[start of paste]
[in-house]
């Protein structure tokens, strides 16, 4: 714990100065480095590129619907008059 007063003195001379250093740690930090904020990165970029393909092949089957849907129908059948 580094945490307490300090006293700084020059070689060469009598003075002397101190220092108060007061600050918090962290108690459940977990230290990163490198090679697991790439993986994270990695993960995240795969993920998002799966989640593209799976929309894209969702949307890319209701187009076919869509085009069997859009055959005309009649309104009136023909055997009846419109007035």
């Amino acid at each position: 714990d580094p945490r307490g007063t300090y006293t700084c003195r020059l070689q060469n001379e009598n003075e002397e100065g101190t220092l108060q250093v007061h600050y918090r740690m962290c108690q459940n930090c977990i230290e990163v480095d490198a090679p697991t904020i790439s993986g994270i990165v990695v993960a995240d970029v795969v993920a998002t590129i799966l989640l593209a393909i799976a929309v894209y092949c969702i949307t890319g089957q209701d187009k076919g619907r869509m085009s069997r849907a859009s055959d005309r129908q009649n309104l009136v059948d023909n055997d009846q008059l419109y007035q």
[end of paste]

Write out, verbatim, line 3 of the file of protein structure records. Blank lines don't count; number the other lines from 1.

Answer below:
């Amino acid at each position: 714990d580094p945490r307490g007063t300090y006293t700084c003195r020059l070689q060469n001379e009598n003075e002397e100065g101190t220092l108060q250093v007061h600050y918090r740690m962290c108690q459940n930090c977990i230290e990163v480095d490198a090679p697991t904020i790439s993986g994270i990165v990695v993960a995240d970029v795969v993920a998002t590129i799966l989640l593209a393909i799976a929309v894209y092949c969702i949307t890319g089957q209701d187009k076919g619907r869509m085009s069997r849907a859009s055959d005309r129908q009649n309104l009136v059948d023909n055997d009846q008059l419109y007035q």